“We cannot change what we are not aware of, and once we are aware, we cannot help but change.”
– Sheryl Sandberg (COO of Facebook)
Last week, I reflected a lot on the implications for management education from growing gender equality. And how I spent my time last week will tell you why.
On Monday, colleagues and I met with two admirals from the U.S. Navy to start a dialogue on a range of deep human resources questions, most of which grow out of the increasing diversity of people in the service. The U.S. military has led the liberalization of American society, at least since President Harry Truman desegregated the military after World War II. Today, with the collapse of “don’t ask, don’t tell,” and the advent of women into combat positions, the military is again spearheading change for the rest of American society. This will challenge old attitudes. For instance, women will begin serving on fast attack submarines in January 2015. With women on shipboard in very close quarters, the respect for differences will need to be a paramount value in support of the team and its mission. The Navy wants to instill a culture of respect for gender differences.
That same day, I hosted Lorna Donatone, Chief Operating Officer and President of Sodexo Education. She leads Sodexo’s business at nearly 500 public school districts and at more than 850 college and university campuses, overseeing the work of more than 70,000 employees. She has worked to develop Sodexo’s Employee Network Groups, demonstrating her commitment to diversity, inclusion, mentorship and training managers and employees.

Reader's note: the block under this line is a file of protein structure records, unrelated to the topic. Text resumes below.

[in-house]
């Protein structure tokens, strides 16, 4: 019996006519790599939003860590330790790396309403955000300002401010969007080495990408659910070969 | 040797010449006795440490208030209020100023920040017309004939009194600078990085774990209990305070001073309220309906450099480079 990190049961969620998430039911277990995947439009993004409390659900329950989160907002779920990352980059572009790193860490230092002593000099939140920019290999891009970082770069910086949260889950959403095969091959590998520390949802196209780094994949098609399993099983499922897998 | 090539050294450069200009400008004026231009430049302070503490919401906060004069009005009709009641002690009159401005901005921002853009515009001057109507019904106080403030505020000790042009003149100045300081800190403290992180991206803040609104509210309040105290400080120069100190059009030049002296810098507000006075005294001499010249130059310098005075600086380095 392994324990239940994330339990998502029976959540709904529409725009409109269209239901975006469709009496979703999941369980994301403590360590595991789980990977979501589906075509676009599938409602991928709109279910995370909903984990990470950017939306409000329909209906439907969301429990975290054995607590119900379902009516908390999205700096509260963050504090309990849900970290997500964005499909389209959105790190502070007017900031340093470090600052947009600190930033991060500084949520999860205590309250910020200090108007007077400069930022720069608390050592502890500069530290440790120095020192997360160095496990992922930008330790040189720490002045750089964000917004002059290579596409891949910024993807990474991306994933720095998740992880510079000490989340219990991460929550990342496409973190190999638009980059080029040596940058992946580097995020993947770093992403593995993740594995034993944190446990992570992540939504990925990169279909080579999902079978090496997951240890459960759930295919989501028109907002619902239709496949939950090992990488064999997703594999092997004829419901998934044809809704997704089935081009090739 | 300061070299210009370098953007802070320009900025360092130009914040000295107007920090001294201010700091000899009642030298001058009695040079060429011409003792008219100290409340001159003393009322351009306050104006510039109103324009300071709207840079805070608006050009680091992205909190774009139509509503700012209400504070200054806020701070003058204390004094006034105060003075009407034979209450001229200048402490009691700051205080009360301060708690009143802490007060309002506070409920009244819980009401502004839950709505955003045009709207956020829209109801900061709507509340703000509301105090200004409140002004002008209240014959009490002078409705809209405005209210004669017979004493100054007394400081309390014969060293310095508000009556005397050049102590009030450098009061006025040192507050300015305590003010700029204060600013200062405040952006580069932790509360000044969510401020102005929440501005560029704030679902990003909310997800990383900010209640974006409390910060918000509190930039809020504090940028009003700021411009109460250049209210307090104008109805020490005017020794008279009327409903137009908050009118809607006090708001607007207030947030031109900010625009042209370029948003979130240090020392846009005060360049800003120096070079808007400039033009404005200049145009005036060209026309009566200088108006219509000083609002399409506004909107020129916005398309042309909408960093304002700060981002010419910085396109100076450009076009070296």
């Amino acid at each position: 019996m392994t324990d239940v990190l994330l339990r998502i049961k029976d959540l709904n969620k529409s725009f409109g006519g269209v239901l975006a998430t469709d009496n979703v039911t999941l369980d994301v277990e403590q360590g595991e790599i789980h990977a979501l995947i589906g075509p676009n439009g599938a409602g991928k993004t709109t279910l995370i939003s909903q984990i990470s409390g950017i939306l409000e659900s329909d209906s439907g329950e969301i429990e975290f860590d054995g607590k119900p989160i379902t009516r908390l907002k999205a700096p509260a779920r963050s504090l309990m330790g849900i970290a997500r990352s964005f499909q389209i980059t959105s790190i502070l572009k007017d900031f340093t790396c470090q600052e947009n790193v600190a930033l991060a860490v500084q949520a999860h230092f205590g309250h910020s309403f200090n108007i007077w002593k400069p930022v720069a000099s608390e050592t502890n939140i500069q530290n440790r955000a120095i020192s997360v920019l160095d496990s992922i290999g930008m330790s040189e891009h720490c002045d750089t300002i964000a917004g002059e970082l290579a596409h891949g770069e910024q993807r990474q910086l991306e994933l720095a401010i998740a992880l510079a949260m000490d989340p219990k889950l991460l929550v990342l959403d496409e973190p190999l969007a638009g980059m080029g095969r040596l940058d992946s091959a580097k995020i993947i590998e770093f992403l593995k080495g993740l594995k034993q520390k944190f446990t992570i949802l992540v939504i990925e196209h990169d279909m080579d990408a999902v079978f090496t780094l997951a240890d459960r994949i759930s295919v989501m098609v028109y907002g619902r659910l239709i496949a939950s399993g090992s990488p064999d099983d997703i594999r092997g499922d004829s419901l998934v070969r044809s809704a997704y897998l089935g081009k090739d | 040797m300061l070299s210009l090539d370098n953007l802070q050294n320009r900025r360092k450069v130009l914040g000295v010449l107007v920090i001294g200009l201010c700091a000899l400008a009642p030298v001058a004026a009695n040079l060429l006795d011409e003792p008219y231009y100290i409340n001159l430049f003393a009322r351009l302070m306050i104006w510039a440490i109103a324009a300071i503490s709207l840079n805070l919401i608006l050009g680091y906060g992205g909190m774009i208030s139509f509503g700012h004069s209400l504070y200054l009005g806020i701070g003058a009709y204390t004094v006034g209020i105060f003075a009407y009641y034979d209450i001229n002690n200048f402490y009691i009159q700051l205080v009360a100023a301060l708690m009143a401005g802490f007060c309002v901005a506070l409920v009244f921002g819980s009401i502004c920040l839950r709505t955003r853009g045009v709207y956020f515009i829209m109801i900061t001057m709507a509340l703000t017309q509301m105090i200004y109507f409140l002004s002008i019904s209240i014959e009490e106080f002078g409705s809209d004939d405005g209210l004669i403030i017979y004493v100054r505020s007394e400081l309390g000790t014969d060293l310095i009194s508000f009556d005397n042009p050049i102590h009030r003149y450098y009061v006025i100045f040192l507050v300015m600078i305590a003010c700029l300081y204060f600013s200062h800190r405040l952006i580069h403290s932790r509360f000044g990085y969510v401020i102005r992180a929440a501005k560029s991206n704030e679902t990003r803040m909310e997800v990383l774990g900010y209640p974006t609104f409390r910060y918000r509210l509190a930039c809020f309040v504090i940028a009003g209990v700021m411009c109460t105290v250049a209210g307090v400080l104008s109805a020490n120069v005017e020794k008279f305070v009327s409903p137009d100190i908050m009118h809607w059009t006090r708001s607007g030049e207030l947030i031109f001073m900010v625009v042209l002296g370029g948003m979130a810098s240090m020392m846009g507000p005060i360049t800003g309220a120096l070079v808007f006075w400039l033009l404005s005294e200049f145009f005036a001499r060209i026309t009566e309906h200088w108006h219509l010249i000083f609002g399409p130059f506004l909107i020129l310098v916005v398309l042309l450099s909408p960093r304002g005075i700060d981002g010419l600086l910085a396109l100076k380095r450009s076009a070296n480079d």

On Tuesday, I met with UVA President Terry Sullivan to discuss faculty appointments. She is a courageous and wise leader. And she is a great ally in recruiting diverse colleagues.
On Wednesday, I joined Valerie Jarrett, Senior Adviser to President Obama, and 13 deans of leading business schools at The White House. The purpose was “to discuss the best practices for business schools to prepare their students for the increasing importance of women in the labor force and the prevalence of employees with families where all parents work.”
On Wednesday and Thursday, in the boring interstices of commercial airplane travel, I read Sheryl Sandberg’s Lean In. Very well-written, inspiring, and provocative, the book argues that women are conditioned to “lean away” from professional confrontations in which they would have positive impact were they to seize their place in professional life. This book has important lessons for business educators and leaders.
So, connect the dots of my week: gender diversity is top-of-mind for prominent leaders. It has been on my mind as well: what are the opportunities and challenges around advancing women into positions of leadership in business? What should business schools do about them? While these are big questions, at the White House meeting of deans the other deans raised even more questions about how business schools can play a role in furthering women in business. The answers aren’t simple, but bear with the discussion that follows.